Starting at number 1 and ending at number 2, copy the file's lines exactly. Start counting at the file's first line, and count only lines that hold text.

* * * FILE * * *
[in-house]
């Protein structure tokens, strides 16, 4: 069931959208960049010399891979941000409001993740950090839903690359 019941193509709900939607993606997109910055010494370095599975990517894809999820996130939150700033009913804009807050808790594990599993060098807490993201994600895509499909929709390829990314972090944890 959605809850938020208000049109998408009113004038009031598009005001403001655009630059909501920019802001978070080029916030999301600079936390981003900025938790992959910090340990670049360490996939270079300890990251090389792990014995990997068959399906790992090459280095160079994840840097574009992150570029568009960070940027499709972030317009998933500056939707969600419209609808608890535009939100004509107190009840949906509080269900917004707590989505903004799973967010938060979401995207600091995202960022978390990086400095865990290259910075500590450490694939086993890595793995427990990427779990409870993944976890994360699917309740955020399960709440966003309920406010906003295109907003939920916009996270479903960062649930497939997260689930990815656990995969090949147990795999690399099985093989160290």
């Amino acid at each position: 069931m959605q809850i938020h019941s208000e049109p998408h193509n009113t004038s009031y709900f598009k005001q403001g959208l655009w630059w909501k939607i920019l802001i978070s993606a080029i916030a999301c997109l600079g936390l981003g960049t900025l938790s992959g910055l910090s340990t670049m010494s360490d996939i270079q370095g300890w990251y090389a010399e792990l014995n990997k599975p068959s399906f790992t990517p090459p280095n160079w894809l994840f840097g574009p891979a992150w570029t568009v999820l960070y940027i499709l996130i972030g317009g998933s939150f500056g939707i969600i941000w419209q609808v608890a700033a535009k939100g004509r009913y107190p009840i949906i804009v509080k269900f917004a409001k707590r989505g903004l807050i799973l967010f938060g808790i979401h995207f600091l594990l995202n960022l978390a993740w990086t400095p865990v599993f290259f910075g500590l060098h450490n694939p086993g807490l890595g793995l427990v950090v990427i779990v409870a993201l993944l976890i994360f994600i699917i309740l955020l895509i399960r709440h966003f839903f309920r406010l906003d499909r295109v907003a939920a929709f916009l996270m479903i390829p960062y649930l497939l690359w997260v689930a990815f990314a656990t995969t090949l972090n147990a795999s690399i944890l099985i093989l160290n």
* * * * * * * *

[in-house]
């Protein structure tokens, strides 16, 4: 069931959208960049010399891979941000409001993740950090839903690359 019941193509709900939607993606997109910055010494370095599975990517894809999820996130939150700033009913804009807050808790594990599993060098807490993201994600895509499909929709390829990314972090944890 959605809850938020208000049109998408009113004038009031598009005001403001655009630059909501920019802001978070080029916030999301600079936390981003900025938790992959910090340990670049360490996939270079300890990251090389792990014995990997068959399906790992090459280095160079994840840097574009992150570029568009960070940027499709972030317009998933500056939707969600419209609808608890535009939100004509107190009840949906509080269900917004707590989505903004799973967010938060979401995207600091995202960022978390990086400095865990290259910075500590450490694939086993890595793995427990990427779990409870993944976890994360699917309740955020399960709440966003309920406010906003295109907003939920916009996270479903960062649930497939997260689930990815656990995969090949147990795999690399099985093989160290």